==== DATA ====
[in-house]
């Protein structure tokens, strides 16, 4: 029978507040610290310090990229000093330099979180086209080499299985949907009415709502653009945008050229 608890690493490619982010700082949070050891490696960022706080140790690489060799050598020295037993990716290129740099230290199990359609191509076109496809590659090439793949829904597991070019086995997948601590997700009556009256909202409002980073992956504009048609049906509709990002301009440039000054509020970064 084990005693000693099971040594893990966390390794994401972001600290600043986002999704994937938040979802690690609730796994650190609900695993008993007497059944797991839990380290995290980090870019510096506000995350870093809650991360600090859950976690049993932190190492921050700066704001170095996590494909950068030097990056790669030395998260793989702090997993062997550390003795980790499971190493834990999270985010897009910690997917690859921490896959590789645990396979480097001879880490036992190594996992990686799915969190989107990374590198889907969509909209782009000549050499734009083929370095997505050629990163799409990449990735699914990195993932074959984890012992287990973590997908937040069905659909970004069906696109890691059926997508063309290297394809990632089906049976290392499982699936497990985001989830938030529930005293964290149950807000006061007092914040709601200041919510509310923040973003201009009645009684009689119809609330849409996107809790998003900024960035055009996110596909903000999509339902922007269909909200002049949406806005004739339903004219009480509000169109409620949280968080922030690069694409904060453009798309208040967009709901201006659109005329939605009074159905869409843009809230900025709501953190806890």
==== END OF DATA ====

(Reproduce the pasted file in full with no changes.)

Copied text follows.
[in-house]
């Protein structure tokens, strides 16, 4: 029978507040610290310090990229000093330099979180086209080499299985949907009415709502653009945008050229 608890690493490619982010700082949070050891490696960022706080140790690489060799050598020295037993990716290129740099230290199990359609191509076109496809590659090439793949829904597991070019086995997948601590997700009556009256909202409002980073992956504009048609049906509709990002301009440039000054509020970064 084990005693000693099971040594893990966390390794994401972001600290600043986002999704994937938040979802690690609730796994650190609900695993008993007497059944797991839990380290995290980090870019510096506000995350870093809650991360600090859950976690049993932190190492921050700066704001170095996590494909950068030097990056790669030395998260793989702090997993062997550390003795980790499971190493834990999270985010897009910690997917690859921490896959590789645990396979480097001879880490036992190594996992990686799915969190989107990374590198889907969509909209782009000549050499734009083929370095997505050629990163799409990449990735699914990195993932074959984890012992287990973590997908937040069905659909970004069906696109890691059926997508063309290297394809990632089906049976290392499982699936497990985001989830938030529930005293964290149950807000006061007092914040709601200041919510509310923040973003201009009645009684009689119809609330849409996107809790998003900024960035055009996110596909903000999509339902922007269909909200002049949406806005004739339903004219009480509000169109409620949280968080922030690069694409904060453009798309208040967009709901201006659109005329939605009074159905869409843009809230900025709501953190806890």